Travel Guides Crafted by Experienced Archaeologists & Historians

World War II & the Holocaust in the Netherlands

Despite declaring neutrality at the outset of the war, the Netherlands was invaded by Nazi Germany on 10 May 1940. Four days later the Dutch army was forced to surrender as a result of their defeat in the Rotterdam Blitz. The Dutch government and the Royal family moved to London. The majority of  Dutch Siniti, Roma and Jews were sent to concentration camps in the east. After an especially harsh winter, from which many thousands died of starvation, relief came in April 1945 when the Allied forces crossed the Rhine River in Operation Plunder, beginning 23 March 1945.

Anne Frank House

The Anne Frank House offers insight into one of the more harrowing chapters of modern history. This is where the Frank family and four others hid from persecution during the Nazi occupation of the Netherlands. After they were discovered, they were sent to extermination camps, where Anne was killed. Her diary was posthumously published in 1947, with the House opening in 1960. Although queues to see the space where the young author scripted her famous journal tend to be long, it is an altogether unique experience.

Atlantic Wall Centre - Huisduinen

The striking Neoclassical building constructed in 1942 was the administrative centre and German Naval Officers’ quarters during the German occupation of the Netherlands. Until 1992 the controversial building was used by both the Artillery of the Royal Army and the Royal Navy. Following a fire in 2009 it became a centre for learning about Den Helder and the Atlantic Wall. Interactive displays, original artefacts and eyewitness accounts tell the story of the Wadden Area during the war.

Bunkers at Burgh Haamstede

To the west of Burgh Haamstede are the remains of a vast and complex system of bunkers and underground shelters, interconnected by concrete tunnels. This was the command headquarters of the ‘Stützpunktgruppe Schouwen’. It was from here that operations over the entire Schouwen-Duiveland area were directed. The area played a crucial role in the final months of the war. In particular from 4 September until 8 November 1944 during the Battle for the Scheldt, when the Allies sought to take control of the route into Antwerp.

Casemates Museum

Still accessible by car or public transport, the Kazemattenmuseum (Casemates Museum) is situated on the afsluitdijk: the 32 kilometre long dam which separates the Zuiderzee from the North Sea. This dramatic landscape feature was the setting of one of the lesser known battles of World War II, the Battle of the Afsluitdijk in May 1940. Thanks to the casemates, another term for fortified gun emplacements, this was one the few places where the German Blitzkrieg was successfully halted. Visitors can learn more at the visitor’s centre before exploring the casemates themselves.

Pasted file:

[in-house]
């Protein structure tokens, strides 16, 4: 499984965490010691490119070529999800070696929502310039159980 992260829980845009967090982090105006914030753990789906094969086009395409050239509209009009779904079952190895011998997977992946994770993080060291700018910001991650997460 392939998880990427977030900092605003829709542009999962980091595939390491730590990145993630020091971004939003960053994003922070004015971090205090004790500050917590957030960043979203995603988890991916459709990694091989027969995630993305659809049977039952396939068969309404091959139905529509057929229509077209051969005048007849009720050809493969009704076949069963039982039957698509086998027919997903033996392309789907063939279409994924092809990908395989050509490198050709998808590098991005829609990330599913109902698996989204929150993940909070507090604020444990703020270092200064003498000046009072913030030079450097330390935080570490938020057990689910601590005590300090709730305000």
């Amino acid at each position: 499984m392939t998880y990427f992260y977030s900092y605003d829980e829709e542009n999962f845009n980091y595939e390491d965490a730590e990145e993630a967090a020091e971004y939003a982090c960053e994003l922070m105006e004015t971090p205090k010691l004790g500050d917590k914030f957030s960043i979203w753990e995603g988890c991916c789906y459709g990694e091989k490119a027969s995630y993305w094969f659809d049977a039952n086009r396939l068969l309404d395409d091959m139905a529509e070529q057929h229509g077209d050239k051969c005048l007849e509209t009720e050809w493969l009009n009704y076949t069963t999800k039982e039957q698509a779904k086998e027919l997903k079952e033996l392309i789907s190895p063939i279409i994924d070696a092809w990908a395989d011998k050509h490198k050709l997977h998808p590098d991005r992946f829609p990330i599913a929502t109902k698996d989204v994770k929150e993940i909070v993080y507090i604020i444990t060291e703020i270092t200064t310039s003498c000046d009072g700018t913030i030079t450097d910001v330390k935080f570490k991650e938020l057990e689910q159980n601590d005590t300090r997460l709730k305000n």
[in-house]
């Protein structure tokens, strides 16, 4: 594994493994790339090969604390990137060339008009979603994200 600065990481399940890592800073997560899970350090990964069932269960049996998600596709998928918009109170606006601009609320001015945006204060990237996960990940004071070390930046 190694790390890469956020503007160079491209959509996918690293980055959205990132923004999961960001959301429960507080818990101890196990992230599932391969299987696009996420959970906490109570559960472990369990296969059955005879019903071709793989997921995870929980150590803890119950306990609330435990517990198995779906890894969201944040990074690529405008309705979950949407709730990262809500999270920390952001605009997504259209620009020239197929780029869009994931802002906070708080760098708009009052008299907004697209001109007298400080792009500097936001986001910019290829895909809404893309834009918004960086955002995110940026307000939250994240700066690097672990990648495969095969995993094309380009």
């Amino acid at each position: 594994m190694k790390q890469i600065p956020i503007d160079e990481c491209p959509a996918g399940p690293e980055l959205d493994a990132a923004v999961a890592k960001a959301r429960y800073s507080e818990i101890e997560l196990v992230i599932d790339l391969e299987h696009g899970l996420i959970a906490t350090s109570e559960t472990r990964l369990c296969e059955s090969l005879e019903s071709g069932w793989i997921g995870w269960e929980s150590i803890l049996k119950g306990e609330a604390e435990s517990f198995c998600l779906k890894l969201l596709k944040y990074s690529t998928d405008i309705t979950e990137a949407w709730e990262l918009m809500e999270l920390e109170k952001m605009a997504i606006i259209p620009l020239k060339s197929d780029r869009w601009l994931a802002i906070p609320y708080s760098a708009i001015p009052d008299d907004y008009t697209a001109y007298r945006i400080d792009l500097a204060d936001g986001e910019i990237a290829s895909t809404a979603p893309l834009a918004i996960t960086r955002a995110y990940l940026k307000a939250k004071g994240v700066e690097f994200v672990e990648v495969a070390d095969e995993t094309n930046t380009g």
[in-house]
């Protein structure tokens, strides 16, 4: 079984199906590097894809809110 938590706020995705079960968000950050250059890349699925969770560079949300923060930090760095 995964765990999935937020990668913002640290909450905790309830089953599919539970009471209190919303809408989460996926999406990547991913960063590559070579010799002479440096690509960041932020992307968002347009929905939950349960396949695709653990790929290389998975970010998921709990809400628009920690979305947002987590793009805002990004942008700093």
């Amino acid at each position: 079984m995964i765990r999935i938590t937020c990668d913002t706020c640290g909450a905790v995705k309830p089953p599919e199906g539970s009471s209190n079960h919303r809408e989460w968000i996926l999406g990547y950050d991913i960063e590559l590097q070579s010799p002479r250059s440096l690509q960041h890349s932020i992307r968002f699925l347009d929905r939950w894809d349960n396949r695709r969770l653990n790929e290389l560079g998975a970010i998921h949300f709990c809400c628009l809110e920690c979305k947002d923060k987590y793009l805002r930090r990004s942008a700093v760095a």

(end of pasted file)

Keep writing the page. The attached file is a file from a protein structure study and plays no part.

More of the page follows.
National Holocaust Names Memorial

Netherland’s national memorial for the Holocaust and Porajmos is located in the former Jewish quarter of Amsterdam. The memorial names the 102,000 Jewish and 220 Roma and Sinti victims who were arrested by the Nazis during the German occupation of the Netherlands and sent to their death in the Auschwitz and Sobibor death camps between 1940 and 1945. Visitors walk through a labyrinth of corridors made up of red bricks. On each brick is the name, date of birth and age at death of a victim.

Netherlands American Cemetery and Memorial

The American cemetery in Margraten is the only American military cemetery in the Netherlands. In just over 65 hectares, 8288 American service men have been laid to rest. The names of a further 1722 soldiers who were never recovered are recorded on the walls of the Court of Honour at the entrance to the cemetery. At the centre of the Court is the memorial tower. In the visitor building large engraved maps illustrate the military operations of the American armed forces in the area.

Westerbork Remembrance Centre

Westerbork camp was built in 1939 to house Jewish refugees fleeing Germany and Austria. Following Nazi occupation of the Netherlands, the camp became known as the ‘Gateway to Hell’; a transit camp where hundreds of Sinti, Roma and Jewish people were sent before being transferred to concentration camps such as Auschwitz and Sobibor. Following the liberation of Europe Westerbork became an internment camp for ‘bad Dutch’ and members of the SS. In the 1950s and 1960s it served as a camp for Indo-Ducth citizens being repatriated from the newly independent Indonesia. Through personal stories, the Herinneringscentrum Kamp Westerbork tells the layered history of the site.